On September 20, the House International Relations Subcommittee on Africa, Global Human Rights and International Operations heard testimony on the escalation of violence in Darfur and its effect on humanitarian conditions.
Subcommittee Chair Christopher Smith (R-NJ) recalled his visit to Darfur fourteen months ago and expressed his concern about reports indicating that the situation has worsened. The people of Darfur, he said, “have had atrocities imposed on them that no human should have to bear. Just about everyone I spoke with — especially the women — told me personal stories of rape, senseless beatings, and massacres by the Janjaweed and Sudanese militias.” He stated that the African Union (AU) should extend its Darfur mission that is set to expire on September 30, and that the international community should immediately follow through on UN Security Council Resolution 1760, which expanded the UN Mission in Sudan and mandated an addition of up to 20,000 military personnel and civilian police. Rep. Smith added, “The US Congress must do more as well. Both the House and the Senate have passed the Darfur Peace and Accountability Act [H.R. 3127, S. 1462]. It is time for both chambers to reconcile the differences in bill language and get it to the president for his signature.”
Noting that “the situation in Darfur is getting worse every day,” Rep. Diane Watson (D-CA) said, “In recent weeks, the government of Sudan has once again stepped up its campaign of genocide. According to Human Rights Watch, the government of Sudan is indiscriminately bombing civilian-occupied villages in rebel-held North Darfur.” She urged support of the “the grassroots movement to divest from foreign companies doing business with the Government of Sudan,” pointing out that the House passed legislation (H.R. 3127) supporting divestment. Rep. Watson criticized Sen. Richard Lugar (R-IN) for reintroducing the bill in the Senate without the divestment language. “I appeal to Senator Lugar to restore the divestment language passed by the House to the Senate version of the Darfur Peace and Accountability Act,” she said.
Michael Hess, assistant administrator for the U.S. Agency for International Development (USAID), described the current situation in Darfur as “grim.” He explained: “There are 1.9 million people in camps for the displaced who are completely dependent on humanitarian assistance right now in Darfur. Reduced humanitarian access to these people will result in hunger, malnutrition, even starvation.” Mr. Hess stressed that Sudanese government forces have recently launched bombing campaigns in North and West Darfur, despite the May 2006 Darfur Peace Agreement. With violence escalating, AU troops have reduced and halted patrols, thereby increasing the danger for civilians. He noted, “In August, the International Rescue Committee reported that after the African Union Mission in Sudan reduced its patrols around Kalma Camp in South Darfur, the incidence of sexual assault against women trying to gather fire wood outside the camp increased from two to three per month to 200 in a five week period.” Mr. Hess assured the subcommittee that USAID has stockpiled food and other supplies, but he warned that if the AU peacekeepers pull out, international workers also will leave and then “the people of Darfur will face catastrophe.”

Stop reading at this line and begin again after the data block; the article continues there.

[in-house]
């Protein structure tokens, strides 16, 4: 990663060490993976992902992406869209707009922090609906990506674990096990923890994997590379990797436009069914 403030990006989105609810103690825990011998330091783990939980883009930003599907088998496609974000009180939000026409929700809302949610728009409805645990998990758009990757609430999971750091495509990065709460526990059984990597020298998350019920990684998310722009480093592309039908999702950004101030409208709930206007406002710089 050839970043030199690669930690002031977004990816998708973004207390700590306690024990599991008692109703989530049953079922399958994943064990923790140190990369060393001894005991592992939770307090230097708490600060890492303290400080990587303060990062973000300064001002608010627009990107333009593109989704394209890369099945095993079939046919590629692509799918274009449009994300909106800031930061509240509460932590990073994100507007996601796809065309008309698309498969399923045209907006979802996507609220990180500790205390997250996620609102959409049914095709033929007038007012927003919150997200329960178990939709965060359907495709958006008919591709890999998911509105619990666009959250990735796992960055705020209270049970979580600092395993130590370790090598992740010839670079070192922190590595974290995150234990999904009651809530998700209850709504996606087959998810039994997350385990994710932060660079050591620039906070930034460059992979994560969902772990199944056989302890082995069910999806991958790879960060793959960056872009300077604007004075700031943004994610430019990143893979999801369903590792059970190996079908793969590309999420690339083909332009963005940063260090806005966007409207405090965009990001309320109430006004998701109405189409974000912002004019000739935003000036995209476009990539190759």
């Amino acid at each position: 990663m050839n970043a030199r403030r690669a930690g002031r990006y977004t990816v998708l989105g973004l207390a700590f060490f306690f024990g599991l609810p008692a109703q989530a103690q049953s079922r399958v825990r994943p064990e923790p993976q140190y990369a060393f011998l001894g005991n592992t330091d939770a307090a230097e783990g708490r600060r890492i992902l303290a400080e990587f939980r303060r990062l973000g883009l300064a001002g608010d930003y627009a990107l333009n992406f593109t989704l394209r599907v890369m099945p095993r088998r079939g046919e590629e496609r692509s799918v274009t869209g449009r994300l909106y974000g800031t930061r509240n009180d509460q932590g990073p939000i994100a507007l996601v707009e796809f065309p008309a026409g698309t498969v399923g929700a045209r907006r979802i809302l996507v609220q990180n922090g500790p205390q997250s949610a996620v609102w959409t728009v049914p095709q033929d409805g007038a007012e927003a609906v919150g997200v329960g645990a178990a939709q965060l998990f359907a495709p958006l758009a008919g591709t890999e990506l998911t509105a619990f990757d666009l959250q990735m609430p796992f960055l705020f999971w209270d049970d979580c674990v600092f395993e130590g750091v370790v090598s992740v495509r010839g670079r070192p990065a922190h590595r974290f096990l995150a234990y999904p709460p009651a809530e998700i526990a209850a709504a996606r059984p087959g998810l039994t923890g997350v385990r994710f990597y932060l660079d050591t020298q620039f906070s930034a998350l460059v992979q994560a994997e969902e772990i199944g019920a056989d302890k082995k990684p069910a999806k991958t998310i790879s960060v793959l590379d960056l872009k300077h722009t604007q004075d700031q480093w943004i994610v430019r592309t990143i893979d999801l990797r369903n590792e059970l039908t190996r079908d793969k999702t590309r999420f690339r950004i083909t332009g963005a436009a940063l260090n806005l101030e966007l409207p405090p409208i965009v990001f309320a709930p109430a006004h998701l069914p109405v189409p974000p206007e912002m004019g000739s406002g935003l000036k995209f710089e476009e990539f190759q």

Amnesty International Good Will Ambassador Mira Sorvino highlighted the plight of women in Darfur: “The International Rescue Committee reported a dramatic increase in systematic rape earlier this summer. In 2004 Amnesty International reported…[that] women were raped, sometimes gang raped, while foraging for their family’s water and firewood outside their IDP camps. Women have been tortured for information about their husbands — their fingernails pulled out, their faces pressed between wooden sticks, their legs broken if they tried to escape. Refusal to comply with their attackers’ demands has meant slaughter. These attacks have degraded the women and shamed their men, who will often disown them as victims of sexual violence. These women are vulnerable to HIV, to survival prostitution, and to impregnation by the Janjawid. This fathering of Janjawid offspring has been intentional. The illegitimate children produced by this violence are frequently not accepted by their mothers’ communities.” She declared, “It is time to change the manner in which we deal with this crisis…Diplomatic pressure from the U.S. must be applied relentlessly around the clock.” Ms. Sorvino also voiced her personal recommendation that the subcommittee “consider the need to introduce UN peacekeepers into Darfur without Khartoum’s consent, as it is clear that the death toll will continue to soar if the regime is left to its own devices.”
Also testifying were Roger Winter, former special representative of the Deputy Secretary of State for Sudan, and Warwick Webb, research director at Executive Research Associates.